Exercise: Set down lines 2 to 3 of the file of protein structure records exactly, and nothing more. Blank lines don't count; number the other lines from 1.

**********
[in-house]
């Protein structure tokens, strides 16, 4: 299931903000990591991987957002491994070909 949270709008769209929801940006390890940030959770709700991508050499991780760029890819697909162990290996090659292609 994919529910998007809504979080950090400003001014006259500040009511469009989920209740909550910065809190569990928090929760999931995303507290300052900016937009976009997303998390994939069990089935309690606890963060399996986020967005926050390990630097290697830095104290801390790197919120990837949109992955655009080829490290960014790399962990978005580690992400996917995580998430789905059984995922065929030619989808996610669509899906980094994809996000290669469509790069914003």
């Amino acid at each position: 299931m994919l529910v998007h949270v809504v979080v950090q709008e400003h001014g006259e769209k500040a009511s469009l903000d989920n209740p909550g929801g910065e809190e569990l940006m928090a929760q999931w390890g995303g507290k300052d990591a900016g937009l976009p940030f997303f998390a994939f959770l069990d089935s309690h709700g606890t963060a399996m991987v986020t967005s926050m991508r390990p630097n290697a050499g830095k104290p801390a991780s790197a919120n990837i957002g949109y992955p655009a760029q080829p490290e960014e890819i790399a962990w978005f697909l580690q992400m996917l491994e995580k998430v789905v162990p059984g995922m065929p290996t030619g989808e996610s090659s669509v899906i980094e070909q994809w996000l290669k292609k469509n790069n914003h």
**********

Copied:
């Protein structure tokens, strides 16, 4: 299931903000990591991987957002491994070909 949270709008769209929801940006390890940030959770709700991508050499991780760029890819697909162990290996090659292609 994919529910998007809504979080950090400003001014006259500040009511469009989920209740909550910065809190569990928090929760999931995303507290300052900016937009976009997303998390994939069990089935309690606890963060399996986020967005926050390990630097290697830095104290801390790197919120990837949109992955655009080829490290960014790399962990978005580690992400996917995580998430789905059984995922065929030619989808996610669509899906980094994809996000290669469509790069914003």
């Amino acid at each position: 299931m994919l529910v998007h949270v809504v979080v950090q709008e400003h001014g006259e769209k500040a009511s469009l903000d989920n209740p909550g929801g910065e809190e569990l940006m928090a929760q999931w390890g995303g507290k300052d990591a900016g937009l976009p940030f997303f998390a994939f959770l069990d089935s309690h709700g606890t963060a399996m991987v986020t967005s926050m991508r390990p630097n290697a050499g830095k104290p801390a991780s790197a919120n990837i957002g949109y992955p655009a760029q080829p490290e960014e890819i790399a962990w978005f697909l580690q992400m996917l491994e995580k998430v789905v162990p059984g995922m065929p290996t030619g989808e996610s090659s669509v899906i980094e070909q994809w996000l290669k292609k469509n790069n914003h």